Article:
As summer approaches, it’s a good time to start thinking about adding fly control solutions to your nutrition program. No matter how much you don’t want to deal with pesky flies, they simply won’t disappear on their own.
Ignoring the problem can have a significant impact on both your herd’s health and your operation’s finances. Fly counts of 200 flies per animal will require a systematic plan to eradicate the infestation.
Having a good understanding of the different types of flies can help you get started. While there is no one single way to deal with fly control, the best strategy is to tackle the issue with a multifaceted approach.
When budgeting for your fly control program, plan to proactively spend most of your budget in April, May, and June.
Whether you’re dealing with feedlot, cow calf, dairy cattle, or a swine operation, the first step to any fly control program is to clean up areas where your livestock congregate — and where flies likely breed.
Removing stock-piled manure or spilled feed and silage on a weekly basis is a simple preventative measure that will help keep flies from becoming a problem for your animals.
It’s also a good idea to cut or mow vegetation to less than five inches to prevent flies from overtaking your livestock.
While cleaning is the first step to a good fly control program, there are many other ways to deal with the issue. Incorporating feed additives is a smart and effective way to curb fly infestations.
Start including fly control additives in your feeding program early in the spring, usually about 30 days before the average daily temperature reaches 65℉ or when flies begin to appear.
From this point, it’s key to continue using fly control in your feed until 30 days after the first frost in the fall. Continuing treatment in the fall is just as important as starting early in the spring. Proactive treatment later in the year will help control the next year’s fly population by preventing horn fly larvae from hibernating and surviving the winter (also known as overwintering) below manure pattie before later developing into adult flies.
There are two main types of fly control feed additives:
Insect growth regulators (IGR)
Both are particularly effective in controlling face and horn flies. If you are considering using either type of additive, check to ensure that these products are also labeled as being effective against stable flies and house flies.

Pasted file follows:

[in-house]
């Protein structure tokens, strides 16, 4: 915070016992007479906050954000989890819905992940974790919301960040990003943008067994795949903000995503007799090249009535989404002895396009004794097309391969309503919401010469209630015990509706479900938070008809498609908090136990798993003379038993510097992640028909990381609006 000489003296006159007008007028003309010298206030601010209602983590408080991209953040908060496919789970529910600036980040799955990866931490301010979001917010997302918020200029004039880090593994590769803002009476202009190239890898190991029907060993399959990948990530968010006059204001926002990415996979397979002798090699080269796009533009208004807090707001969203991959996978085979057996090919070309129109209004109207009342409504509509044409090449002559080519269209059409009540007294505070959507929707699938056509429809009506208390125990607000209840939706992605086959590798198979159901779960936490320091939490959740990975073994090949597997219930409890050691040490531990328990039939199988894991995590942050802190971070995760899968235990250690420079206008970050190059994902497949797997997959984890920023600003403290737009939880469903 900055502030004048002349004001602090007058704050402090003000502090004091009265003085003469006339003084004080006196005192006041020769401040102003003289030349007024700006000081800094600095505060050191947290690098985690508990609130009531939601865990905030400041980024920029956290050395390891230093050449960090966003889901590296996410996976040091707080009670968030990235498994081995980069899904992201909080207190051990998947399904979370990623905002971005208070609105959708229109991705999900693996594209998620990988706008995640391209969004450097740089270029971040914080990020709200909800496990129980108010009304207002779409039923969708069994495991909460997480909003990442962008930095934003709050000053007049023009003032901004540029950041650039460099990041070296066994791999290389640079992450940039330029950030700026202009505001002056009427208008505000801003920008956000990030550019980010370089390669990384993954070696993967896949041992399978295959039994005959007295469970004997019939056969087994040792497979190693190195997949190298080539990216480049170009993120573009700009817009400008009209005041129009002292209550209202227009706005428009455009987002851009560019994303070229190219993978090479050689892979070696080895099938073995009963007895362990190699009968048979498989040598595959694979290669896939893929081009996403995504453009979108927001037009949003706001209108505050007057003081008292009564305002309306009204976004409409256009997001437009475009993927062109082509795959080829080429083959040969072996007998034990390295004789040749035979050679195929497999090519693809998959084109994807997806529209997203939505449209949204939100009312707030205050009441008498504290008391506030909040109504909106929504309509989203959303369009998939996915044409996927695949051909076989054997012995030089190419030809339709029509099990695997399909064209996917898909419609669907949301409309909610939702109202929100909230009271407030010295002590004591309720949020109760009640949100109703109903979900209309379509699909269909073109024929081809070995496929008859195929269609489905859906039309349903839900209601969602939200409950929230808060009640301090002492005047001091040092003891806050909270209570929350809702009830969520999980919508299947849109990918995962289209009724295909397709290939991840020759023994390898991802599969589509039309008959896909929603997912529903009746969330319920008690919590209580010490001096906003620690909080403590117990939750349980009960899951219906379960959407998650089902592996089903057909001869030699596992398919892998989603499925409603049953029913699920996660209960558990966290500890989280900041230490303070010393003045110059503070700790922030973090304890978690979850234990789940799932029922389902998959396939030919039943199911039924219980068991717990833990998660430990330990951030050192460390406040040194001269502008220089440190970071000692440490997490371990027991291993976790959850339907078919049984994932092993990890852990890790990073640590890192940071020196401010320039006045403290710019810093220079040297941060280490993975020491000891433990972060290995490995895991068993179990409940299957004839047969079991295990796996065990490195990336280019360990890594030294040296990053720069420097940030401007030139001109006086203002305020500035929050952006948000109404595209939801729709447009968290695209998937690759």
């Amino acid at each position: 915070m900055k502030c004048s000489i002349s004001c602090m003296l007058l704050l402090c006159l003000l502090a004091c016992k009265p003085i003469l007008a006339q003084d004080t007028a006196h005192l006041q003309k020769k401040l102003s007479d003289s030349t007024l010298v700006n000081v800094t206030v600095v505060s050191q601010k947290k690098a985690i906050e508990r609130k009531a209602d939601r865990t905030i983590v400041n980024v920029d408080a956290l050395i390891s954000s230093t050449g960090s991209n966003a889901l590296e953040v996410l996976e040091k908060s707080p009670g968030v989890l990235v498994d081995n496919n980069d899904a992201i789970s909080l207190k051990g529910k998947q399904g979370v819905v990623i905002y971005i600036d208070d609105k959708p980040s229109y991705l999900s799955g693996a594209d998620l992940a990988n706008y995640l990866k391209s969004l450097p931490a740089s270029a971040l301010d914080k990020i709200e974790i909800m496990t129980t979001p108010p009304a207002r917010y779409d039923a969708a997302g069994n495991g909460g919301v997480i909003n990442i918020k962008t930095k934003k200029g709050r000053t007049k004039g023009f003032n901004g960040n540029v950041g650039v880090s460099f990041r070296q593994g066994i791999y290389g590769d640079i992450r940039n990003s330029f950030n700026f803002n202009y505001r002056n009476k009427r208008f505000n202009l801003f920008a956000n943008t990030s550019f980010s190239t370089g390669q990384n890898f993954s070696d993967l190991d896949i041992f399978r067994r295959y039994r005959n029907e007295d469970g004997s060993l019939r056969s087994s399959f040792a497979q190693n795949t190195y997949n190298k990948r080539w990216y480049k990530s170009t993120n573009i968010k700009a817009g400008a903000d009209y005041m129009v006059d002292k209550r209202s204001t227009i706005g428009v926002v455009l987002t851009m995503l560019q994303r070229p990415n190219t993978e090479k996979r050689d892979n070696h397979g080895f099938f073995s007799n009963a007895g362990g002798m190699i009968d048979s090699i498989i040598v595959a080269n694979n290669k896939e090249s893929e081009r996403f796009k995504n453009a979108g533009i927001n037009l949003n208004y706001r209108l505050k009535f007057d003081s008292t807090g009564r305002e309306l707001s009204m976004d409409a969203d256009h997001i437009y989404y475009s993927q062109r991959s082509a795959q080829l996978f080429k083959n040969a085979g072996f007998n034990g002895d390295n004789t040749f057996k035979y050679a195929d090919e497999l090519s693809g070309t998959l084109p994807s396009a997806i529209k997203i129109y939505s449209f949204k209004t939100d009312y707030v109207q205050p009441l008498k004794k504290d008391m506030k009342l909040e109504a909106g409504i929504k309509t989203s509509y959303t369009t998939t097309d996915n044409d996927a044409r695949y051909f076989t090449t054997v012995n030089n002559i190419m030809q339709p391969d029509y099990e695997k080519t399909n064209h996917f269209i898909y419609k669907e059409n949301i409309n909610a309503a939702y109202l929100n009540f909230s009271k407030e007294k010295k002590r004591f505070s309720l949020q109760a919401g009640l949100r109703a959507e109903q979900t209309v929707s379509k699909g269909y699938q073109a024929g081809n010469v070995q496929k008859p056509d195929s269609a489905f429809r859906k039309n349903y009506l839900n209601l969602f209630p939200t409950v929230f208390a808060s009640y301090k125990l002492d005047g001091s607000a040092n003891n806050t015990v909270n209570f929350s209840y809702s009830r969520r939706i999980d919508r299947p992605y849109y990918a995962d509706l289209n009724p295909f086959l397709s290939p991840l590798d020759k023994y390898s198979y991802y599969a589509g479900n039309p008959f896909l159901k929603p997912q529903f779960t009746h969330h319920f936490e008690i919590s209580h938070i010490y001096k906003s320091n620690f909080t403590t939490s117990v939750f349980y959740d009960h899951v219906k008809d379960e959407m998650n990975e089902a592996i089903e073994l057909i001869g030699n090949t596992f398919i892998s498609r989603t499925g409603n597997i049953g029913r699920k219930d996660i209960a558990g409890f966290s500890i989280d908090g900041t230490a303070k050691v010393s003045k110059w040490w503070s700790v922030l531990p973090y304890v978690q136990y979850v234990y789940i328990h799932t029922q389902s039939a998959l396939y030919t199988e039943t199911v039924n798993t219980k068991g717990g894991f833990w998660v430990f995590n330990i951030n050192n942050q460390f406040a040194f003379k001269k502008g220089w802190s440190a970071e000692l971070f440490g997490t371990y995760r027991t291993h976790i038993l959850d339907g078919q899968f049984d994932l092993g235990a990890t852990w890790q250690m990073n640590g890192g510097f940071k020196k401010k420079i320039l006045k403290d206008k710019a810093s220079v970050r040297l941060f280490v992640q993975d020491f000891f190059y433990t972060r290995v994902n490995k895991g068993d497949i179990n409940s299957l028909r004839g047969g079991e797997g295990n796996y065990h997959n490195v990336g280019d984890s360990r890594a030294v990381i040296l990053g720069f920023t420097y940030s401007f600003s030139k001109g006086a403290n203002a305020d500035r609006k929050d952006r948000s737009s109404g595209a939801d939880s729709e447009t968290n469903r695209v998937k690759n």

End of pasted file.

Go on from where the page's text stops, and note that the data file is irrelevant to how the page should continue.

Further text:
IGR products with the active ingredient methoprene are fly control feed additives that deal specifically with horn flies. When fed to cattle, IGR products can disrupt horn fly larvae from developing in the manure of the treated animal. (There is no risk to the animal because the IGR isn’t actually absorbed but instead passes through the animal’s manure.) By stopping the flies developing into biting adult flies, you’ll prevent a potentially expensive impact on your herd. Luckily, methoprene is a very cost-effective fly control approach, costing as little as 2 to 4 cents per animal per day.
Larvicide products with the active ingredient diflubenzuron are another popular feed additive form of fly control.
Diflubenzuron works by interrupting a fly’s life cycle instead of killing it outright. It targets a fly’s ability to develop an exoskeleton, which means they’re not able to survive into adulthood.
Similar to IGR, consider adding a larvicide like Rabon™ Oral Larvicide to your animal’s feed as a cost-effective way to control flies without a lot of additional work or effort.
Some farmers have found success by adding garlic to their loose mineral or tubs to help repel flies. While research on this strategy is still being developed, early results look promising.
Unlike IGR or larvicide, garlic does not prevent or kill flies; instead, it functions as a natural repellent. As with all fly control programs, it’s best to use garlic in conjunction with other fly control measures such as fly tags and pour-on insecticides.
By cleaning the areas where your animals feed and congregate, as well as where flies breed, you’ll be able to better control and proactively address flies before they negatively impact your herd this season.
The above is provided for information purposes only and should not be used for the diagnosis or treatment of any condition. This information does not cover all possible variables, conditions, reactions, or risks relating to any topic, medication, or product and should not be considered complete. Certain products or medications may have risks and you should always consult your local veterinarian concerning the treatment of your animals.
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